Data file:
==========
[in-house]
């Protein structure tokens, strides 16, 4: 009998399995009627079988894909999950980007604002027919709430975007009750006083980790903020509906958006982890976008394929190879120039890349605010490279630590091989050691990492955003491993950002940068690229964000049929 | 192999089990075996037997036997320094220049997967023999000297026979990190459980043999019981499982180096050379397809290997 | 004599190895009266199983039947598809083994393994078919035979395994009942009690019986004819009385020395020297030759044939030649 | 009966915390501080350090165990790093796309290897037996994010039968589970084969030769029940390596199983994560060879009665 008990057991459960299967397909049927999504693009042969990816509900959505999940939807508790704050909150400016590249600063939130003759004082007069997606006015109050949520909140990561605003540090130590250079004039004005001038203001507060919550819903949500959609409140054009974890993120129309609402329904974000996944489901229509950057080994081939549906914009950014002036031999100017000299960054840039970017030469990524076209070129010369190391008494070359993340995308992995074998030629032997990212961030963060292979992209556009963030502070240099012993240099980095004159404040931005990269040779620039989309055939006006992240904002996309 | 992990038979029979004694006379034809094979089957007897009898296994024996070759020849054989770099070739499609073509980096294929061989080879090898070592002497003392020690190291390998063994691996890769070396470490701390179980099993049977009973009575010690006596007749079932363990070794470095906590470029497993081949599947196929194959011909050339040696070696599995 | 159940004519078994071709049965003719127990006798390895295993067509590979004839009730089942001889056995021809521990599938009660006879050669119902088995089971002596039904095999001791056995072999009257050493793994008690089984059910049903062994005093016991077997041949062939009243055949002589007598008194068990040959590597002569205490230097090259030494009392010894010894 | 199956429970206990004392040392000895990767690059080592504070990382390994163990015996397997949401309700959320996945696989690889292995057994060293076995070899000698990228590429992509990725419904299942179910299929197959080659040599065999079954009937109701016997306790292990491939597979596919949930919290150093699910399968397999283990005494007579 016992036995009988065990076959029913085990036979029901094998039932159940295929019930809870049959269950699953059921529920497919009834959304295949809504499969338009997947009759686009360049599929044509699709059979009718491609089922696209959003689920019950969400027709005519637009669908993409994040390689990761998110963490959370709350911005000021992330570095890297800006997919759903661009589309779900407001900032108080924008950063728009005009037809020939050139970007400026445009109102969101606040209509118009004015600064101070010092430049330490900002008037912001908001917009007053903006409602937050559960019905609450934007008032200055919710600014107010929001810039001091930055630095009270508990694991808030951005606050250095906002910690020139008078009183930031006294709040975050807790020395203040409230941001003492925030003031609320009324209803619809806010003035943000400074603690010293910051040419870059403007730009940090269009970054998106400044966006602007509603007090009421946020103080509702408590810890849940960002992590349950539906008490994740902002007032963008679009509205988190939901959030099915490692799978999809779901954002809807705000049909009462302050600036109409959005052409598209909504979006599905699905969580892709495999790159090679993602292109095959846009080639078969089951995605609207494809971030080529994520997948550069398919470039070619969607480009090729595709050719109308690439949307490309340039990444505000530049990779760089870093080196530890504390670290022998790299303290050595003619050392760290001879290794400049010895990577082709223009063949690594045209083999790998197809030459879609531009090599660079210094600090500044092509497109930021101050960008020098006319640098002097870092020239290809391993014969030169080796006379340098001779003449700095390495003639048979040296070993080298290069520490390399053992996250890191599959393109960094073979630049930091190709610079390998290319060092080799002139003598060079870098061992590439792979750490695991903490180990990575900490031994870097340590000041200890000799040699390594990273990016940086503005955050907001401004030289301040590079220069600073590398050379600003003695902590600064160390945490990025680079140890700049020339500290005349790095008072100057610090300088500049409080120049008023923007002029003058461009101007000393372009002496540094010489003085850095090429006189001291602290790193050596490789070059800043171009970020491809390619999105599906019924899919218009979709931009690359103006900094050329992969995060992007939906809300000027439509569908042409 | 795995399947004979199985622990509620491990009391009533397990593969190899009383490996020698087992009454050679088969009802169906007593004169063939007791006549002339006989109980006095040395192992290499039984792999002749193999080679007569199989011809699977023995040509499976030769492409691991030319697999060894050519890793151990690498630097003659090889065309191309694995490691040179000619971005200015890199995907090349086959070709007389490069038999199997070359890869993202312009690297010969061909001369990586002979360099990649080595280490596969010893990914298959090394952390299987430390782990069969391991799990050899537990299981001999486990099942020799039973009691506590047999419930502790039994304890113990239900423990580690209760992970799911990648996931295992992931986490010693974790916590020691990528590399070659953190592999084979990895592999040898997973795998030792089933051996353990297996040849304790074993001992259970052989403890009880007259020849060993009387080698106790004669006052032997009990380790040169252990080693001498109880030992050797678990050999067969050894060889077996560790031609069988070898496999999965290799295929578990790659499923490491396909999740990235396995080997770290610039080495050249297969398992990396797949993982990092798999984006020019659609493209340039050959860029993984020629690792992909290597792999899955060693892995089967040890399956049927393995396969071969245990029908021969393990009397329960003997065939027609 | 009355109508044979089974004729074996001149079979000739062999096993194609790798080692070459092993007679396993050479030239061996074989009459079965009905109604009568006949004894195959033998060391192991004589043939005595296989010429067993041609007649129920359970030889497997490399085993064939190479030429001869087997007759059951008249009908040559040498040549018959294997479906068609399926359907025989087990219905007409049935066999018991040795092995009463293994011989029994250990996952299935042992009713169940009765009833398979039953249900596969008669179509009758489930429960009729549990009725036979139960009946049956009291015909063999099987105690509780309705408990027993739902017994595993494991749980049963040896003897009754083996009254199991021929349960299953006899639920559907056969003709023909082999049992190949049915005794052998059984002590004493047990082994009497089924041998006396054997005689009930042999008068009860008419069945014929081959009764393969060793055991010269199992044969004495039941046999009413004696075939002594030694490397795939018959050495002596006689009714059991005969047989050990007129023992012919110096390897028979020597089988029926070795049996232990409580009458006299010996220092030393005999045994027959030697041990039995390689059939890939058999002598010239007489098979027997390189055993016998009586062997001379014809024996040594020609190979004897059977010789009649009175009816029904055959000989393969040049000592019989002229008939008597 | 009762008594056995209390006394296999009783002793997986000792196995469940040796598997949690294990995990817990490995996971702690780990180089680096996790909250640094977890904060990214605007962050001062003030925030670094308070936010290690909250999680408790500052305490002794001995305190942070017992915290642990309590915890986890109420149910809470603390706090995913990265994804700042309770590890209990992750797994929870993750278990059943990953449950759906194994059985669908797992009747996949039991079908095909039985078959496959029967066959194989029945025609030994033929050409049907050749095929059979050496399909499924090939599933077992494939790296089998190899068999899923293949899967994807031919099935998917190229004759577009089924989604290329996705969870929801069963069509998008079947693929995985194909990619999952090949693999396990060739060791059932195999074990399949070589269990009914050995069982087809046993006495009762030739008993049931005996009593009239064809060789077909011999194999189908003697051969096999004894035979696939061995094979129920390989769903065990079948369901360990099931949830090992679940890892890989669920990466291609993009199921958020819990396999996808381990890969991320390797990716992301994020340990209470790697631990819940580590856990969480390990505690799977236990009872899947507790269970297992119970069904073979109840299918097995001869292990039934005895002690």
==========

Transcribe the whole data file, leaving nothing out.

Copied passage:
[in-house]
């Protein structure tokens, strides 16, 4: 009998399995009627079988894909999950980007604002027919709430975007009750006083980790903020509906958006982890976008394929190879120039890349605010490279630590091989050691990492955003491993950002940068690229964000049929 | 192999089990075996037997036997320094220049997967023999000297026979990190459980043999019981499982180096050379397809290997 | 004599190895009266199983039947598809083994393994078919035979395994009942009690019986004819009385020395020297030759044939030649 | 009966915390501080350090165990790093796309290897037996994010039968589970084969030769029940390596199983994560060879009665 008990057991459960299967397909049927999504693009042969990816509900959505999940939807508790704050909150400016590249600063939130003759004082007069997606006015109050949520909140990561605003540090130590250079004039004005001038203001507060919550819903949500959609409140054009974890993120129309609402329904974000996944489901229509950057080994081939549906914009950014002036031999100017000299960054840039970017030469990524076209070129010369190391008494070359993340995308992995074998030629032997990212961030963060292979992209556009963030502070240099012993240099980095004159404040931005990269040779620039989309055939006006992240904002996309 | 992990038979029979004694006379034809094979089957007897009898296994024996070759020849054989770099070739499609073509980096294929061989080879090898070592002497003392020690190291390998063994691996890769070396470490701390179980099993049977009973009575010690006596007749079932363990070794470095906590470029497993081949599947196929194959011909050339040696070696599995 | 159940004519078994071709049965003719127990006798390895295993067509590979004839009730089942001889056995021809521990599938009660006879050669119902088995089971002596039904095999001791056995072999009257050493793994008690089984059910049903062994005093016991077997041949062939009243055949002589007598008194068990040959590597002569205490230097090259030494009392010894010894 | 199956429970206990004392040392000895990767690059080592504070990382390994163990015996397997949401309700959320996945696989690889292995057994060293076995070899000698990228590429992509990725419904299942179910299929197959080659040599065999079954009937109701016997306790292990491939597979596919949930919290150093699910399968397999283990005494007579 016992036995009988065990076959029913085990036979029901094998039932159940295929019930809870049959269950699953059921529920497919009834959304295949809504499969338009997947009759686009360049599929044509699709059979009718491609089922696209959003689920019950969400027709005519637009669908993409994040390689990761998110963490959370709350911005000021992330570095890297800006997919759903661009589309779900407001900032108080924008950063728009005009037809020939050139970007400026445009109102969101606040209509118009004015600064101070010092430049330490900002008037912001908001917009007053903006409602937050559960019905609450934007008032200055919710600014107010929001810039001091930055630095009270508990694991808030951005606050250095906002910690020139008078009183930031006294709040975050807790020395203040409230941001003492925030003031609320009324209803619809806010003035943000400074603690010293910051040419870059403007730009940090269009970054998106400044966006602007509603007090009421946020103080509702408590810890849940960002992590349950539906008490994740902002007032963008679009509205988190939901959030099915490692799978999809779901954002809807705000049909009462302050600036109409959005052409598209909504979006599905699905969580892709495999790159090679993602292109095959846009080639078969089951995605609207494809971030080529994520997948550069398919470039070619969607480009090729595709050719109308690439949307490309340039990444505000530049990779760089870093080196530890504390670290022998790299303290050595003619050392760290001879290794400049010895990577082709223009063949690594045209083999790998197809030459879609531009090599660079210094600090500044092509497109930021101050960008020098006319640098002097870092020239290809391993014969030169080796006379340098001779003449700095390495003639048979040296070993080298290069520490390399053992996250890191599959393109960094073979630049930091190709610079390998290319060092080799002139003598060079870098061992590439792979750490695991903490180990990575900490031994870097340590000041200890000799040699390594990273990016940086503005955050907001401004030289301040590079220069600073590398050379600003003695902590600064160390945490990025680079140890700049020339500290005349790095008072100057610090300088500049409080120049008023923007002029003058461009101007000393372009002496540094010489003085850095090429006189001291602290790193050596490789070059800043171009970020491809390619999105599906019924899919218009979709931009690359103006900094050329992969995060992007939906809300000027439509569908042409 | 795995399947004979199985622990509620491990009391009533397990593969190899009383490996020698087992009454050679088969009802169906007593004169063939007791006549002339006989109980006095040395192992290499039984792999002749193999080679007569199989011809699977023995040509499976030769492409691991030319697999060894050519890793151990690498630097003659090889065309191309694995490691040179000619971005200015890199995907090349086959070709007389490069038999199997070359890869993202312009690297010969061909001369990586002979360099990649080595280490596969010893990914298959090394952390299987430390782990069969391991799990050899537990299981001999486990099942020799039973009691506590047999419930502790039994304890113990239900423990580690209760992970799911990648996931295992992931986490010693974790916590020691990528590399070659953190592999084979990895592999040898997973795998030792089933051996353990297996040849304790074993001992259970052989403890009880007259020849060993009387080698106790004669006052032997009990380790040169252990080693001498109880030992050797678990050999067969050894060889077996560790031609069988070898496999999965290799295929578990790659499923490491396909999740990235396995080997770290610039080495050249297969398992990396797949993982990092798999984006020019659609493209340039050959860029993984020629690792992909290597792999899955060693892995089967040890399956049927393995396969071969245990029908021969393990009397329960003997065939027609 | 009355109508044979089974004729074996001149079979000739062999096993194609790798080692070459092993007679396993050479030239061996074989009459079965009905109604009568006949004894195959033998060391192991004589043939005595296989010429067993041609007649129920359970030889497997490399085993064939190479030429001869087997007759059951008249009908040559040498040549018959294997479906068609399926359907025989087990219905007409049935066999018991040795092995009463293994011989029994250990996952299935042992009713169940009765009833398979039953249900596969008669179509009758489930429960009729549990009725036979139960009946049956009291015909063999099987105690509780309705408990027993739902017994595993494991749980049963040896003897009754083996009254199991021929349960299953006899639920559907056969003709023909082999049992190949049915005794052998059984002590004493047990082994009497089924041998006396054997005689009930042999008068009860008419069945014929081959009764393969060793055991010269199992044969004495039941046999009413004696075939002594030694490397795939018959050495002596006689009714059991005969047989050990007129023992012919110096390897028979020597089988029926070795049996232990409580009458006299010996220092030393005999045994027959030697041990039995390689059939890939058999002598010239007489098979027997390189055993016998009586062997001379014809024996040594020609190979004897059977010789009649009175009816029904055959000989393969040049000592019989002229008939008597 | 009762008594056995209390006394296999009783002793997986000792196995469940040796598997949690294990995990817990490995996971702690780990180089680096996790909250640094977890904060990214605007962050001062003030925030670094308070936010290690909250999680408790500052305490002794001995305190942070017992915290642990309590915890986890109420149910809470603390706090995913990265994804700042309770590890209990992750797994929870993750278990059943990953449950759906194994059985669908797992009747996949039991079908095909039985078959496959029967066959194989029945025609030994033929050409049907050749095929059979050496399909499924090939599933077992494939790296089998190899068999899923293949899967994807031919099935998917190229004759577009089924989604290329996705969870929801069963069509998008079947693929995985194909990619999952090949693999396990060739060791059932195999074990399949070589269990009914050995069982087809046993006495009762030739008993049931005996009593009239064809060789077909011999194999189908003697051969096999004894035979696939061995094979129920390989769903065990079948369901360990099931949830090992679940890892890989669920990466291609993009199921958020819990396999996808381990890969991320390797990716992301994020340990209470790697631990819940580590856990969480390990505690799977236990009872899947507790269970297992119970069904073979109840299918097995001869292990039934005895002690």